Tanya is a 33-year old single woman living in Salt Lake City, UT. She's a dear friend and I'm happy our paths have stayed connected through the years (including two different stints as roommates). I think Tanya is one of the most interesting, sincere, and free-spirited people that I know...it's always a pleasure to hear her insights. Thanks for letting me interview you, T!
You’ve done a lot of interesting things over the years—including working wilderness therapy, teaching English in Taiwan, driving a tour bus in Alaska for the summer, attending a yoga retreat in Costa Rica (just to mention a few). What has been the drive for you to accomplish these things?
I’m really not that organized. So, I think as ideas about what I’d like to do come to me, I feel either like “Oh wow, that’s awesome--I would love to do that. “ Or “That’s awesome and I know that’s going to happen.” I know the difference in those feelings and so the things I’m suppose to do, I do.
It’s not easy for everyone to act boldly on promptings. What gives you the courage?
When I go through the follow-through process, I just remember that initial prompting that said “yeah, this is right.” And usually I start out thinking, “Wow, this is great. Normal people don’t do this.” But when it comes down to it, everything we do, no matter where it is, just starts to feel like regular everyday life. I don’t know if other people feel that way, but I do. I think that helps me to know that this is just something and I’m not better than anyone because I’m doing this. Sometimes I feel like I haven’t done anything exciting for a while, but I go to work, I go to class and that's just everyday life too, which is good and important in its own way.
I like that. C.S. Lewis talks about finding the “thrill” in simple things—like everyday life.
Yeah, like right now I work with the homeless. Not all of them, but maybe half of them are really isolated and cut themselves off from the world for whatever reason—probably mental illness. It’s cool that I get to see them and I get to know them. I might be one of 2-3 people they interact with on a regular basis. That’s really fulfilling to me. So when I’m going to my job and doing it well, I feel fortunate and I really like what I do. A couple of years ago my co-worker had a client die and he was upset. Usually funerals are something that the community cares about and a lot of people attend, but there were so few people at this person’s funeral. I had a client die not too long before that and I said to my co-worker, “Ya know, I like to think…I got to know them. I got to be a part of their life and not many people have that opportunity.” I feel really fortunate and lucky just to be with humans. That gets me through the day to day. I get restless, but it’s more when I’m not engaging in my work.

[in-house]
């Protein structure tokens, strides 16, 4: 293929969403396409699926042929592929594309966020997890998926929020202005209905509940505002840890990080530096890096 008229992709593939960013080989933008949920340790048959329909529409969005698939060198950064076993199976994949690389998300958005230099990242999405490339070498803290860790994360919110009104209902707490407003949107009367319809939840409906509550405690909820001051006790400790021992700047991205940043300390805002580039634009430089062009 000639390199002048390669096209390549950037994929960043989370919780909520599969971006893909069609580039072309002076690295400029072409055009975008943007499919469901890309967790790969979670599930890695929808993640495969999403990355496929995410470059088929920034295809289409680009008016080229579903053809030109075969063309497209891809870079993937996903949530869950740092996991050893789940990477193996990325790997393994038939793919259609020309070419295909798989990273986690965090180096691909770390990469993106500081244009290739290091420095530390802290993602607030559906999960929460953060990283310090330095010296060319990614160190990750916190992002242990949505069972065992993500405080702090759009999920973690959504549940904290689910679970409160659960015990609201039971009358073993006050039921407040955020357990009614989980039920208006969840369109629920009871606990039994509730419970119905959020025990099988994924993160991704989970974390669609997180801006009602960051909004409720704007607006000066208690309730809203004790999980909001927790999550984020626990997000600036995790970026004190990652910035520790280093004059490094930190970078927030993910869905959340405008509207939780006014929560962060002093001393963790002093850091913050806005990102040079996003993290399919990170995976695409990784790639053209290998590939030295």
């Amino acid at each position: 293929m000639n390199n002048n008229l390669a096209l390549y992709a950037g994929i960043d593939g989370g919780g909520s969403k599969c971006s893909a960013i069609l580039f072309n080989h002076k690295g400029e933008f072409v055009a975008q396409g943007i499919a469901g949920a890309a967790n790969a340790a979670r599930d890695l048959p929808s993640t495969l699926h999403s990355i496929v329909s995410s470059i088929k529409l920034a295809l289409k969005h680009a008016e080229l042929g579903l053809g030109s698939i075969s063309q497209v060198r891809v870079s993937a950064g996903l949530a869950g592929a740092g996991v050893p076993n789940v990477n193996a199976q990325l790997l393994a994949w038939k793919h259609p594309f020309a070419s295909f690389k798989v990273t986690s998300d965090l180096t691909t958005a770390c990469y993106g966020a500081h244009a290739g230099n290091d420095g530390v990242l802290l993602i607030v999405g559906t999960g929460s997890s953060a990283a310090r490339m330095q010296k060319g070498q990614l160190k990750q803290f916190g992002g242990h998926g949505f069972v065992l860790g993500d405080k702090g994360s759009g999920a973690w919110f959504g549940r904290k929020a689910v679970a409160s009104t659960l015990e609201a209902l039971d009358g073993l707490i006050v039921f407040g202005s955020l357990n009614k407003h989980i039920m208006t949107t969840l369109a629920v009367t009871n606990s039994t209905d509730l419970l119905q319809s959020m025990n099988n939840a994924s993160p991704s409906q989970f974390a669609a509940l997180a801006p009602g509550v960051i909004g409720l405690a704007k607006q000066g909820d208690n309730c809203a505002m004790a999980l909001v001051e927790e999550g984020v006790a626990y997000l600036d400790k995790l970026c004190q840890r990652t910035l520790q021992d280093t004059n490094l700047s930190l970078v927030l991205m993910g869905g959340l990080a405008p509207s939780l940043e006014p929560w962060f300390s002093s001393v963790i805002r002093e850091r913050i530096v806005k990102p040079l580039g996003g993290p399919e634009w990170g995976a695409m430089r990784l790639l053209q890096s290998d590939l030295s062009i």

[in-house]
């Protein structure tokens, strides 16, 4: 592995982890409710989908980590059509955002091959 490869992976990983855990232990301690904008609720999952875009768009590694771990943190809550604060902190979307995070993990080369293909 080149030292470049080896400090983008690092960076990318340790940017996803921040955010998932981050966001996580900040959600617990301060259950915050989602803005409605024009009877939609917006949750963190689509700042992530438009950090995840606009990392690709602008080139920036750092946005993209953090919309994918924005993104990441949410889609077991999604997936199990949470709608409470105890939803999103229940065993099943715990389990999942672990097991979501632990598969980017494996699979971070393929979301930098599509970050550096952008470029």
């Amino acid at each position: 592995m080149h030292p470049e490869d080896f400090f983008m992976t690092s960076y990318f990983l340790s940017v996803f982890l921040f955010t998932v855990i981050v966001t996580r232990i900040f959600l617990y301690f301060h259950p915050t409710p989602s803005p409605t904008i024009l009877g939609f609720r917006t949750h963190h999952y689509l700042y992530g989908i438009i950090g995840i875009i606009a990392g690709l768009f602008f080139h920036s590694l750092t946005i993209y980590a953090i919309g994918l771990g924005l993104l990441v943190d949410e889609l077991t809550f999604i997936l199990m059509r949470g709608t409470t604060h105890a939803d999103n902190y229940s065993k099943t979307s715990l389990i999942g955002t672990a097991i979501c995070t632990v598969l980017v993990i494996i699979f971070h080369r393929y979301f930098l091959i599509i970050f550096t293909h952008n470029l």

Traveling in Cambodia after teaching English in Taiwan.
Will you tell us more about what you do?
I’m a case manager. I work with people that were formerly homeless, but they’re still technically homeless and have rent subsidized through housing vouchers. I work with them long-term—20-30 people depending. Once a month to several times a week I stop in to make sure everything’s okay—make sure they’re getting the things done they need to do to stay in permanent housing. The philosophy in approaching homelessness is that it’s a disease rather than just a state of being. Even though they have a roof over their head at the moment, we all repeat our mistakes or go back to old unhealthy patterns. Maybe their disease is homelessness. My job is to help them overcome that.
How did you get your job?The way everything good happens in my life—it fell in my lap. I wasn’t quite done with school and they only hire people with degrees, but they were in a moment of desperation. An acquaintance said they were hiring so I interviewed. I even forgot my resume—I don’t even think I had one! They hired me and it’s been perfect. And so much fun. I feel like my job is a lot of fun sometimes. I don’t know that everyone would feel that way.
You moved to Salt Lake originally to do an internship working with refugees and I know that refugee work has been a passion of yours for a long time. Are you still involved with refugees?